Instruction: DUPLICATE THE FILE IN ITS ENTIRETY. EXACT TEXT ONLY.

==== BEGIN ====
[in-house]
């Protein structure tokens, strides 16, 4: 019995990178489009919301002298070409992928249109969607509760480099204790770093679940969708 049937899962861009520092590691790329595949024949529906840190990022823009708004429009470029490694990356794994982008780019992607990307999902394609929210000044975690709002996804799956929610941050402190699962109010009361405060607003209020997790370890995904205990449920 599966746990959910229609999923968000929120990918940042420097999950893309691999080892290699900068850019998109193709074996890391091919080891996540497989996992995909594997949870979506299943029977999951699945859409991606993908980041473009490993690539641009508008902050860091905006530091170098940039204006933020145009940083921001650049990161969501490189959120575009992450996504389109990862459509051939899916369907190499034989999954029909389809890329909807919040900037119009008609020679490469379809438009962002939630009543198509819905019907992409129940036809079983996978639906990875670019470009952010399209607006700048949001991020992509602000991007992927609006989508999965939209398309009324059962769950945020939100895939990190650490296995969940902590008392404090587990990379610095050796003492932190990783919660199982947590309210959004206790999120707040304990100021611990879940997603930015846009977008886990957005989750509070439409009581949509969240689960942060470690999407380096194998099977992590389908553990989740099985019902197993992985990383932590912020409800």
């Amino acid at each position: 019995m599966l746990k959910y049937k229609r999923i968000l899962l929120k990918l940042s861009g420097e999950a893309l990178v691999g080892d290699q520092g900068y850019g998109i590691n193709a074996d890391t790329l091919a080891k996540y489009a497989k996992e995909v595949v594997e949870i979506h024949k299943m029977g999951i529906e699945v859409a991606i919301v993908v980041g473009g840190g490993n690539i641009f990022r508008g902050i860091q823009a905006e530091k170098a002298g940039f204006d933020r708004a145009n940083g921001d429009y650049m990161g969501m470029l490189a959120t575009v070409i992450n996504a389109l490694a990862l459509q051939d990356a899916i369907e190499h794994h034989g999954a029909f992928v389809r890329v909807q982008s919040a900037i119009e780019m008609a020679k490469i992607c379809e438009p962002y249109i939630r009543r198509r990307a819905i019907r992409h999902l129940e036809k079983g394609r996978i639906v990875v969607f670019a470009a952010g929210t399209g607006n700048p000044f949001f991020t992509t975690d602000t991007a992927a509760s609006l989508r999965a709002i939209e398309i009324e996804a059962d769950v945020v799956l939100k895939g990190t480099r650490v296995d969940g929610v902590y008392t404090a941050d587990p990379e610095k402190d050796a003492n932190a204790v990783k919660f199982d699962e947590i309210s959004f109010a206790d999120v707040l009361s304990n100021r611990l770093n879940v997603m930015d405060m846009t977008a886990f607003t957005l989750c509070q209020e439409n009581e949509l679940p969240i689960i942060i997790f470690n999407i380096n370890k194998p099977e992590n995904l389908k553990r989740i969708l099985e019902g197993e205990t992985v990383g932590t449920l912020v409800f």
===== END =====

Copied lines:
[in-house]
């Protein structure tokens, strides 16, 4: 019995990178489009919301002298070409992928249109969607509760480099204790770093679940969708 049937899962861009520092590691790329595949024949529906840190990022823009708004429009470029490694990356794994982008780019992607990307999902394609929210000044975690709002996804799956929610941050402190699962109010009361405060607003209020997790370890995904205990449920 599966746990959910229609999923968000929120990918940042420097999950893309691999080892290699900068850019998109193709074996890391091919080891996540497989996992995909594997949870979506299943029977999951699945859409991606993908980041473009490993690539641009508008902050860091905006530091170098940039204006933020145009940083921001650049990161969501490189959120575009992450996504389109990862459509051939899916369907190499034989999954029909389809890329909807919040900037119009008609020679490469379809438009962002939630009543198509819905019907992409129940036809079983996978639906990875670019470009952010399209607006700048949001991020992509602000991007992927609006989508999965939209398309009324059962769950945020939100895939990190650490296995969940902590008392404090587990990379610095050796003492932190990783919660199982947590309210959004206790999120707040304990100021611990879940997603930015846009977008886990957005989750509070439409009581949509969240689960942060470690999407380096194998099977992590389908553990989740099985019902197993992985990383932590912020409800």
């Amino acid at each position: 019995m599966l746990k959910y049937k229609r999923i968000l899962l929120k990918l940042s861009g420097e999950a893309l990178v691999g080892d290699q520092g900068y850019g998109i590691n193709a074996d890391t790329l091919a080891k996540y489009a497989k996992e995909v595949v594997e949870i979506h024949k299943m029977g999951i529906e699945v859409a991606i919301v993908v980041g473009g840190g490993n690539i641009f990022r508008g902050i860091q823009a905006e530091k170098a002298g940039f204006d933020r708004a145009n940083g921001d429009y650049m990161g969501m470029l490189a959120t575009v070409i992450n996504a389109l490694a990862l459509q051939d990356a899916i369907e190499h794994h034989g999954a029909f992928v389809r890329v909807q982008s919040a900037i119009e780019m008609a020679k490469i992607c379809e438009p962002y249109i939630r009543r198509r990307a819905i019907r992409h999902l129940e036809k079983g394609r996978i639906v990875v969607f670019a470009a952010g929210t399209g607006n700048p000044f949001f991020t992509t975690d602000t991007a992927a509760s609006l989508r999965a709002i939209e398309i009324e996804a059962d769950v945020v799956l939100k895939g990190t480099r650490v296995d969940g929610v902590y008392t404090a941050d587990p990379e610095k402190d050796a003492n932190a204790v990783k919660f199982d699962e947590i309210s959004f109010a206790d999120v707040l009361s304990n100021r611990l770093n879940v997603m930015d405060m846009t977008a886990f607003t957005l989750c509070q209020e439409n009581e949509l679940p969240i689960i942060i997790f470690n999407i380096n370890k194998p099977e992590n995904l389908k553990r989740i969708l099985e019902g197993e205990t992985v990383g932590t449920l912020v409800f």